The International Monetary Fund (IMF) says economic growth in South Africa is expected to remain weak – held back mainly by the electricity crisis.
The IMF has marginally revised its growth forecast on South Africa upwards to 0.3% this year.
It says the slight improvement is due to the resilience in services activity in the first quarter.
Many economists say South Africa needs growth of at least 5% to begin to address the massive challenges of poverty and inequality in the country.
Chief economist at the IMF, Pierre-Olivier Gourinchas has also addressed the effect of Russia’s scrapping of the Black Sea Grain deal.
“It’s very clear that the Black Sea Grain initiative was very instrumental in making sure that there would be ample grain supply to the world in the last year, and the estimates are about 33 million tons of grains that was shipped from Ukraine to the rest of the world and it helped keep price pressures on food and grain price lower. Now that this grain deal has been suspended, we can expect it to work in reverse. It’s likely to put upward pressure on food prices and we have some estimates that about how much of the supplies is going to be withdrawn. We are thinking somewhere in the range of between 10 and 15 percent increases in the price of grains is a reasonable estimate.”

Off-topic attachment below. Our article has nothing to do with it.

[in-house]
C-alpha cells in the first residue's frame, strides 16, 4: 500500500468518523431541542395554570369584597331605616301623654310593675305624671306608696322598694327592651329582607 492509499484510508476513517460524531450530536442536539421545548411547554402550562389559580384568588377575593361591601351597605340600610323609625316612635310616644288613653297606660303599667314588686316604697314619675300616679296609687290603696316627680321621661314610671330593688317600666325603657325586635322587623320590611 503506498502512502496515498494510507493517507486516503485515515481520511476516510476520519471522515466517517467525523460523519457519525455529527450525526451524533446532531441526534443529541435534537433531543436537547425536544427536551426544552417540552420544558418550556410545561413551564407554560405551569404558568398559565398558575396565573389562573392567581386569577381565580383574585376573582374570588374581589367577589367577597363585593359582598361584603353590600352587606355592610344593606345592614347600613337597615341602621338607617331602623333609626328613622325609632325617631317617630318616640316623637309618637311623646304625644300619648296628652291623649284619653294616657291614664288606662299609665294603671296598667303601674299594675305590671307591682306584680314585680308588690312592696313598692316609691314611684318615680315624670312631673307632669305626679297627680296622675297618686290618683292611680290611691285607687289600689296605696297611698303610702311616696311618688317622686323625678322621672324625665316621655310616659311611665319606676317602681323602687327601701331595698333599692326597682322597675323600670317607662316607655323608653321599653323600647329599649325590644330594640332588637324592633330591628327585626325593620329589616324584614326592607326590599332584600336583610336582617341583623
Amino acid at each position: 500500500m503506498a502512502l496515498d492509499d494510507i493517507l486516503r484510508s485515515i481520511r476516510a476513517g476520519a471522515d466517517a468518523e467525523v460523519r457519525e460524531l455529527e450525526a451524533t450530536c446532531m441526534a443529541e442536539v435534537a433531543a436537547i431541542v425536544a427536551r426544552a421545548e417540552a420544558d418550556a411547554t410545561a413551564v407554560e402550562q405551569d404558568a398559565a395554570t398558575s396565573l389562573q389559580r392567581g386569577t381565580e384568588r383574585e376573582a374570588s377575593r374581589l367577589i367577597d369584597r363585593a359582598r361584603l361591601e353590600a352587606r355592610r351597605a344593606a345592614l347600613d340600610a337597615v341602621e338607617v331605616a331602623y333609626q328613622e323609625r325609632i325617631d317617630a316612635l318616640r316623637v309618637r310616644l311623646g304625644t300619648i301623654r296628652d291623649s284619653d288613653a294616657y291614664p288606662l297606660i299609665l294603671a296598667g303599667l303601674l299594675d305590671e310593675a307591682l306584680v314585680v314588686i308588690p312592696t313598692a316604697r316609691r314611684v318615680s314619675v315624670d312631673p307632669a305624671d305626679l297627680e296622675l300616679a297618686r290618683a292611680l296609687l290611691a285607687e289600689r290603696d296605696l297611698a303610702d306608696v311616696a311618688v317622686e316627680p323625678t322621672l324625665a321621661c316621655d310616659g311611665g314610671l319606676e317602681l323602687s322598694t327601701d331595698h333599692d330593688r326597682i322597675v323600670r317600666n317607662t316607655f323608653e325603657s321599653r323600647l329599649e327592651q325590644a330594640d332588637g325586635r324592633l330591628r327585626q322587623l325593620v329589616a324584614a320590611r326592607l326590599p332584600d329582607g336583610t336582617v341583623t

The IMF says the high interest rates have helped bring down inflation.
It says if monetary policy had not been tightening the way central banks had raised rates in the past year, inflation would not be where it is now.
In South Africa, the Reserve Bank hiked rates by a cumulative 475 basis points in the past 2 years, seeing inflation easing from the peak of 7.8% in July of last year, to within the central bank’s target at 5.4% this June.